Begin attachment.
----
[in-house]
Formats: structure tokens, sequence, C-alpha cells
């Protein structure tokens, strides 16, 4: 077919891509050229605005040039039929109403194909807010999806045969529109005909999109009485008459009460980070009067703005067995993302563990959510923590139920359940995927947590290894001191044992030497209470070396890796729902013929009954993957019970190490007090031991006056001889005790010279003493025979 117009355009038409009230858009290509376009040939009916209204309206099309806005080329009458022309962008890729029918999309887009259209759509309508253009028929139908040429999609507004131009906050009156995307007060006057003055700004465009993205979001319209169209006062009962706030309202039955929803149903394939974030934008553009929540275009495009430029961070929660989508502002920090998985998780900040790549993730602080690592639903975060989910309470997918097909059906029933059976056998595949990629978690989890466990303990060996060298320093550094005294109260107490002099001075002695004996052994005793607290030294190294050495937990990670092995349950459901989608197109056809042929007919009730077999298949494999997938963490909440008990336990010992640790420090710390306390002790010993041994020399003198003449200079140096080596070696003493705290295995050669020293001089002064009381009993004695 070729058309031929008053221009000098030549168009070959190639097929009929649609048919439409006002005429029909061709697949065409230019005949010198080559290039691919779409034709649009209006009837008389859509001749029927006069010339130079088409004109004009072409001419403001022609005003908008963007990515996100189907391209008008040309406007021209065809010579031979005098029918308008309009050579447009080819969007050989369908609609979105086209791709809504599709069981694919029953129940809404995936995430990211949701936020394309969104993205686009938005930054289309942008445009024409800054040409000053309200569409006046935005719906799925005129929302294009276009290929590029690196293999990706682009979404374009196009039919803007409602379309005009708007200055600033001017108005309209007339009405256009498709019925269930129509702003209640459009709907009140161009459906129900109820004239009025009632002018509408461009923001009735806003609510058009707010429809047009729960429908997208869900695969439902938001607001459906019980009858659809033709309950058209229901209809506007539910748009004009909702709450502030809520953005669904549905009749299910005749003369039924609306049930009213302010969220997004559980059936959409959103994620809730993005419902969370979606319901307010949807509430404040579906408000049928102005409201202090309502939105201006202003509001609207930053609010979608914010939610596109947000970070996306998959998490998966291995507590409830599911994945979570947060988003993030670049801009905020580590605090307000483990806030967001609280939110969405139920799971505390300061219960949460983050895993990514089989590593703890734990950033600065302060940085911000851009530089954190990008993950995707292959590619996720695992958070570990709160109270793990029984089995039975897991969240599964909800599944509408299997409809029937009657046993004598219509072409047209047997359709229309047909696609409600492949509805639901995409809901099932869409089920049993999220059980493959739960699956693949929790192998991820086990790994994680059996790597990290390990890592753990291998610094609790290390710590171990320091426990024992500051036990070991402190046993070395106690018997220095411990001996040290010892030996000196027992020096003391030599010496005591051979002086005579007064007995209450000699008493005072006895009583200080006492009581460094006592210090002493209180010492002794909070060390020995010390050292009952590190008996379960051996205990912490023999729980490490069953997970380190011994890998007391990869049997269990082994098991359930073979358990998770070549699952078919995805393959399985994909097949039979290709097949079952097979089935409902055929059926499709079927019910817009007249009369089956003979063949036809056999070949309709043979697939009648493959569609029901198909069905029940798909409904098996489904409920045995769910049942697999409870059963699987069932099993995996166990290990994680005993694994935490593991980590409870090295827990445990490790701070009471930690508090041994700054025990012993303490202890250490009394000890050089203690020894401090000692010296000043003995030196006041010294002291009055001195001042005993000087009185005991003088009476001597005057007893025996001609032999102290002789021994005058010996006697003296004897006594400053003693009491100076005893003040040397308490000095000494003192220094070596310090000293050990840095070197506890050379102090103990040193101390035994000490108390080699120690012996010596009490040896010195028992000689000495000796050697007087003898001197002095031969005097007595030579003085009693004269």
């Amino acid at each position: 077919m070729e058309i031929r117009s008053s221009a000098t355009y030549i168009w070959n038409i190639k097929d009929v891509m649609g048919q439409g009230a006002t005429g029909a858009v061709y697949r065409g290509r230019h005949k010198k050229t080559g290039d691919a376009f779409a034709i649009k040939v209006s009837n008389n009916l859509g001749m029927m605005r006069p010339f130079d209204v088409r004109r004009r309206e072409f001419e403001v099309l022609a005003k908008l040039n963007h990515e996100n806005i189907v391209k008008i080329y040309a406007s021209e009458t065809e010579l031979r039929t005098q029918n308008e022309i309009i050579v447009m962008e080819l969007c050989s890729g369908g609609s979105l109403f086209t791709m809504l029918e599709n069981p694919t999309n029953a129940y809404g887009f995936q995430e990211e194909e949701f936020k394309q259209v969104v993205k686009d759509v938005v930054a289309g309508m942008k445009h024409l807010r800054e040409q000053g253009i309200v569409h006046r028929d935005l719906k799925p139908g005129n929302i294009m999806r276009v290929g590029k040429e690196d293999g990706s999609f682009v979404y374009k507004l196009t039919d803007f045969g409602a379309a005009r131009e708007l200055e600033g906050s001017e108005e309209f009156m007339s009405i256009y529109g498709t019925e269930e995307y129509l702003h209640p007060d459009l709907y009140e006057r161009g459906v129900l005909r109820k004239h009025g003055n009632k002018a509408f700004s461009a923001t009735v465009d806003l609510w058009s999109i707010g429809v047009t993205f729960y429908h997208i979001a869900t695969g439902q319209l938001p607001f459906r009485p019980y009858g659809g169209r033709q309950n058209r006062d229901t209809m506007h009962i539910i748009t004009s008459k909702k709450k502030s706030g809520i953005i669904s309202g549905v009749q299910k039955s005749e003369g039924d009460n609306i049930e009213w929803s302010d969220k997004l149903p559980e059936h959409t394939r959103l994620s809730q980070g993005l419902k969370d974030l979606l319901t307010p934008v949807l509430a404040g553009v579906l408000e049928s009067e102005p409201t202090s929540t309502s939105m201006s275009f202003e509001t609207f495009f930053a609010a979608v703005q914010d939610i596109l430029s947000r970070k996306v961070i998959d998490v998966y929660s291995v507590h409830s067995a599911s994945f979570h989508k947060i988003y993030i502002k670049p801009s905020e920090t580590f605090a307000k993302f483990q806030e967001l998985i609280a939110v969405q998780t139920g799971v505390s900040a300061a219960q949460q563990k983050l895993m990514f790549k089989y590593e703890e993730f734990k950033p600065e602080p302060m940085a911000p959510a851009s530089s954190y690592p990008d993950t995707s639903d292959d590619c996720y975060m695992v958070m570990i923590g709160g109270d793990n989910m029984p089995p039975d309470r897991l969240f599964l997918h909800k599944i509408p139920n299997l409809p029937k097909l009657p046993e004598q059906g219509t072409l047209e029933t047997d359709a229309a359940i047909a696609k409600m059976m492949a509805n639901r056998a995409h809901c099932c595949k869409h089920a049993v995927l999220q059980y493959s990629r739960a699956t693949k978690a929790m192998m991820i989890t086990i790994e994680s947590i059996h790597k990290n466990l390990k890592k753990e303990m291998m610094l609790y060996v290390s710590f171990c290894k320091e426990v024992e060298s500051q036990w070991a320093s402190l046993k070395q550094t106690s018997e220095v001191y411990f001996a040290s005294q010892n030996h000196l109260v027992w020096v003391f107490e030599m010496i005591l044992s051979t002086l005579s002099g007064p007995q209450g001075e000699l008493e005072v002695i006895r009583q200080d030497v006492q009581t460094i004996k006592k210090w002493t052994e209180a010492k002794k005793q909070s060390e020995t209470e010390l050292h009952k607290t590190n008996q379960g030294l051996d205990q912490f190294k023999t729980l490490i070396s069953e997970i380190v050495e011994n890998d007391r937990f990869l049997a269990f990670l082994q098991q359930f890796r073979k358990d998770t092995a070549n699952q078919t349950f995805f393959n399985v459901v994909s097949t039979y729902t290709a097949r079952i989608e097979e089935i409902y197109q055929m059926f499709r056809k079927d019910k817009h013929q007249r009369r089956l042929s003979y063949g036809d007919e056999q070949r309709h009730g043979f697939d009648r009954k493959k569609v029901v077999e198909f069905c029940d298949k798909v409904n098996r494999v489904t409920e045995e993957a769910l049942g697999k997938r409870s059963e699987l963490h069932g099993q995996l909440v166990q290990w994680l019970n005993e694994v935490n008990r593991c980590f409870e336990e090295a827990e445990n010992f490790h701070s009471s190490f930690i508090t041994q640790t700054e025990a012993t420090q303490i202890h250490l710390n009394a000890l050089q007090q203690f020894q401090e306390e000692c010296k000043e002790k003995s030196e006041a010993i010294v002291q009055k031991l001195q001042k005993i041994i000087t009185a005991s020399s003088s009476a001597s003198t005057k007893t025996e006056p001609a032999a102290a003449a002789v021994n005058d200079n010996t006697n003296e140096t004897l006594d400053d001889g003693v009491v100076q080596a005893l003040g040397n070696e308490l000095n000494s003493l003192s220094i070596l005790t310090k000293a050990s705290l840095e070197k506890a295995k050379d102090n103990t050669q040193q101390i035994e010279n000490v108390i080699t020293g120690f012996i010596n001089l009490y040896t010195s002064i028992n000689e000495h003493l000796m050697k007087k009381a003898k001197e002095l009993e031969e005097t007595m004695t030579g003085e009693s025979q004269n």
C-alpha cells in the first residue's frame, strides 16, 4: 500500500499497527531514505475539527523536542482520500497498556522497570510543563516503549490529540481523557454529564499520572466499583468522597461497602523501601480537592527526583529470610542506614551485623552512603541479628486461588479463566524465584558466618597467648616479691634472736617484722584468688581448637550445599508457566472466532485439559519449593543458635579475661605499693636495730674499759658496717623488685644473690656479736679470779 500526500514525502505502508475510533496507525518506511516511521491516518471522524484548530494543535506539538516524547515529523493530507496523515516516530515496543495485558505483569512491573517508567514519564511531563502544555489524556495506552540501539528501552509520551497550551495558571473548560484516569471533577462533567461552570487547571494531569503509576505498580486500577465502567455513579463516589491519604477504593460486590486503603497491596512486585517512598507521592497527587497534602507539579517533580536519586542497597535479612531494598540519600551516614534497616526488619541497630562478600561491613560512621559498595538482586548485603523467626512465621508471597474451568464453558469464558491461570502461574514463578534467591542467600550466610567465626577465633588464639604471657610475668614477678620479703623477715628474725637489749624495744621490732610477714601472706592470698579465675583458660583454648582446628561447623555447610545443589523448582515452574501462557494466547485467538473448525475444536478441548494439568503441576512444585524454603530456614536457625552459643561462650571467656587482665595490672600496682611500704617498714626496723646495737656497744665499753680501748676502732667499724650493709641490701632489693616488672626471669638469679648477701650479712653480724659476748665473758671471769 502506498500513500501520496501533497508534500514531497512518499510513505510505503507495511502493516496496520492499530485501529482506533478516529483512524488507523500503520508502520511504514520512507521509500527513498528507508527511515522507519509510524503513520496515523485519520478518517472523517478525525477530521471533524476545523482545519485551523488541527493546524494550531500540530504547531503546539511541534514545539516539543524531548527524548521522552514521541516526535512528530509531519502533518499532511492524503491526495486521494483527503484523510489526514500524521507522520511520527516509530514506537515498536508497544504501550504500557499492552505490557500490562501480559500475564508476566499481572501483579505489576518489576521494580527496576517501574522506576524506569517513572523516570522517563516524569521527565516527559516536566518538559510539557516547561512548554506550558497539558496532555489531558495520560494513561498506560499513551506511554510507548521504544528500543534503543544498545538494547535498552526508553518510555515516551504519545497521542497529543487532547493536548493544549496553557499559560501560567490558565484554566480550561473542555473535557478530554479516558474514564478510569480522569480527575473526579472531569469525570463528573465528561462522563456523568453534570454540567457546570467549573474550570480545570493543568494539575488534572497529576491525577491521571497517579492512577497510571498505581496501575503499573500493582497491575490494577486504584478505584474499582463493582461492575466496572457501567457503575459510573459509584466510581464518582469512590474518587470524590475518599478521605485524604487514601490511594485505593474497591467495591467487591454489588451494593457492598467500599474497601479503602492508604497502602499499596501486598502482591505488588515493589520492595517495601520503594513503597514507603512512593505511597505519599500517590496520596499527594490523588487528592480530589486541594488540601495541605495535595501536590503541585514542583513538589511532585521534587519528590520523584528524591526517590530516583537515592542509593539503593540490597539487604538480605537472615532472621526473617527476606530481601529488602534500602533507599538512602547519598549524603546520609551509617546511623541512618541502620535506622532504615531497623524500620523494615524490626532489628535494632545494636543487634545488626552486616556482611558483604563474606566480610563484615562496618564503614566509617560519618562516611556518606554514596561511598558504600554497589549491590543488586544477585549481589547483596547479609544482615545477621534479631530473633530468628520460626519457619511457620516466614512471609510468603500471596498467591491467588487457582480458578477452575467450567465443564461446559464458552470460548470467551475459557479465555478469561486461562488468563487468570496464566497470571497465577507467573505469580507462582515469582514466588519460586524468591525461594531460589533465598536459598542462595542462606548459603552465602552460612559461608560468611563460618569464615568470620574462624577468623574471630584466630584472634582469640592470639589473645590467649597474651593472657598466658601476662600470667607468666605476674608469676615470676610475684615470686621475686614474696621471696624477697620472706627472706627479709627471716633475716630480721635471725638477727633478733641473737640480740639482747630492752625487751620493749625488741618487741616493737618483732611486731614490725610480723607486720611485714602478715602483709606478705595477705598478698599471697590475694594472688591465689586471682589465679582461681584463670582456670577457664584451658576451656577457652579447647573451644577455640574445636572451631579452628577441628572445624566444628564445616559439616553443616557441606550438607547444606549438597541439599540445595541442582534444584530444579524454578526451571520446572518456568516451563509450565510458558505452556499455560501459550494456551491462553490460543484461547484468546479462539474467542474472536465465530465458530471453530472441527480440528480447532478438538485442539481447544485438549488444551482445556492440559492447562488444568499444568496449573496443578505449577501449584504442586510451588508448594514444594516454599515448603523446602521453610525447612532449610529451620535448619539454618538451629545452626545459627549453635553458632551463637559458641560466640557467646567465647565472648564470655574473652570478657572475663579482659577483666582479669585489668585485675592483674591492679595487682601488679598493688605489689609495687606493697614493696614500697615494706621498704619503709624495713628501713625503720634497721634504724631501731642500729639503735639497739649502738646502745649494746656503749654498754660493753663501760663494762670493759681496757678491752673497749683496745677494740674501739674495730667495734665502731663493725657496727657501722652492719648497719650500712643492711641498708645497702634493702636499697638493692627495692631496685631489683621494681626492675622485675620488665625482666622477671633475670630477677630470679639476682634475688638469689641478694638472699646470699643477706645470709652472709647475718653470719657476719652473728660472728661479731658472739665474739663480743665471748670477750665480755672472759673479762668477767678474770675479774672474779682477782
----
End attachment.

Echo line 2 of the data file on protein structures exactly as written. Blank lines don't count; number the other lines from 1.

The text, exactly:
Formats: structure tokens, sequence, C-alpha cells